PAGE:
Civility in Politics

March 7, 2017

The Conflict Resolution Forum hosted speaker Michael Minch as part of a lecture series on civility in politics. Minch is a professor at Utah Valley University and travels the world for conflict transformation work.

Minch developed a passion for conflict resolution and peacebuilding through his growing up years. He was raised in a small town in Nebraska. Neither of his parents had finished high school and made their living in a “hard scrabble way.”

“We grew up in a simple home, in a simple family,” Minch said. “I am the first person in my family to go to college, not only in my immediate family but in my extended family.”

After a move to Arizona, Minch became involved with the Baptist church and committed to being a Christian man. He became a minister and was able to counsel his congregation to lead an active life of justice. Through his ministry, he realized that he had a passion to teach and left the ministry to pursue a Ph.D. “My faith was profoundly important to me, and it led me into my professional life,” Minch said. “I believe teaching is my life’s calling–your calling is where the world’s needs and your joys intersect.”

While teaching at UVU, Minch was deeply moved and shaken by the terrorist attack on 9/11. In response to worries about a war on terrorism, he began to host teach-ins and noticed a strong reaction from students. He decided to create a peace and justice studies program at UVU. After directing the program for 12 years, Minch recently stepped down to focus on other career goals.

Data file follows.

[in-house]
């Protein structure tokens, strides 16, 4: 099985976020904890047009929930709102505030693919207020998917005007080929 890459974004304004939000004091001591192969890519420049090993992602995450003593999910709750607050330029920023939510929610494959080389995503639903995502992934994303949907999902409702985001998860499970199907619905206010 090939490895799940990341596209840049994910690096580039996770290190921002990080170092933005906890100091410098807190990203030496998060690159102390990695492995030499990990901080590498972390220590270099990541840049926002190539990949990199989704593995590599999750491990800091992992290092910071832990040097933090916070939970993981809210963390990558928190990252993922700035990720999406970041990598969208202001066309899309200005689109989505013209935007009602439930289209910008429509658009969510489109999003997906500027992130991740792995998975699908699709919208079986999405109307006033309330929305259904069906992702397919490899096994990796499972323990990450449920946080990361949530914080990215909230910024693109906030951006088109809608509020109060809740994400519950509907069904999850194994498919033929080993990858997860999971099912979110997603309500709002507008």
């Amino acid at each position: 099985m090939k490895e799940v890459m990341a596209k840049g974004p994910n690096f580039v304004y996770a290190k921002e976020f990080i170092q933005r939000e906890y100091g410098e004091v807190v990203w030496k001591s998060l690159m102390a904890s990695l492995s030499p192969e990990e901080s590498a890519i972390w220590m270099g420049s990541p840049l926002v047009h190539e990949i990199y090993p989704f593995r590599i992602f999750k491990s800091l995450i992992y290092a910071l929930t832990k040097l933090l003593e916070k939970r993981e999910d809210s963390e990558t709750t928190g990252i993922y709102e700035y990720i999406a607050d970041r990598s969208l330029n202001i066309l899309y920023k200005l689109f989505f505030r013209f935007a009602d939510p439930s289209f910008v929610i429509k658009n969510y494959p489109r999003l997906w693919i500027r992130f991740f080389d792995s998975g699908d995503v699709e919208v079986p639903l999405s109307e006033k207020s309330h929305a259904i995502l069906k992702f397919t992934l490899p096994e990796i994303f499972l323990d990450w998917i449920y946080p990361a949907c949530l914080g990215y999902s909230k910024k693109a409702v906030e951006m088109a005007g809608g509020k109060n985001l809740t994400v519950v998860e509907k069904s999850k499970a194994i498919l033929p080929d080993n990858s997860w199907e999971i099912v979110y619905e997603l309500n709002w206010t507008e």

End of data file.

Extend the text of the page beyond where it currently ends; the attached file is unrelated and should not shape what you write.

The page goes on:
In his presentation, Minch also addressed the political conflicts in America caused by the 2016 presidential election. According to him, there have been spikes in hate speech and activities that are demonstrations of fear, hatred, and xenophobia. “The violence aside, we are seeing a lot of mistrust, fear, and demonization of those who are on different sides of this election,” he said.

With the objective of presenting a strategy that would encourage peace and build bridges between political rivals, Minch had students in his conflict transformation and peacebuilding classes approach those of opposite political views. He suggested students meet with people who had voted differently in the presidential election than the student had and find out why. “If you give them the respect they need to receive, and we communicate carefully, you may find out,” he informed his students. In return, he hoped that the people who voted differently would want to hear the other side of the story.

“It’s interesting that people who have skills in peacebuilding go to difficult conflict spots around the world and solve those problems, and we fail to do that here,” Minch noted.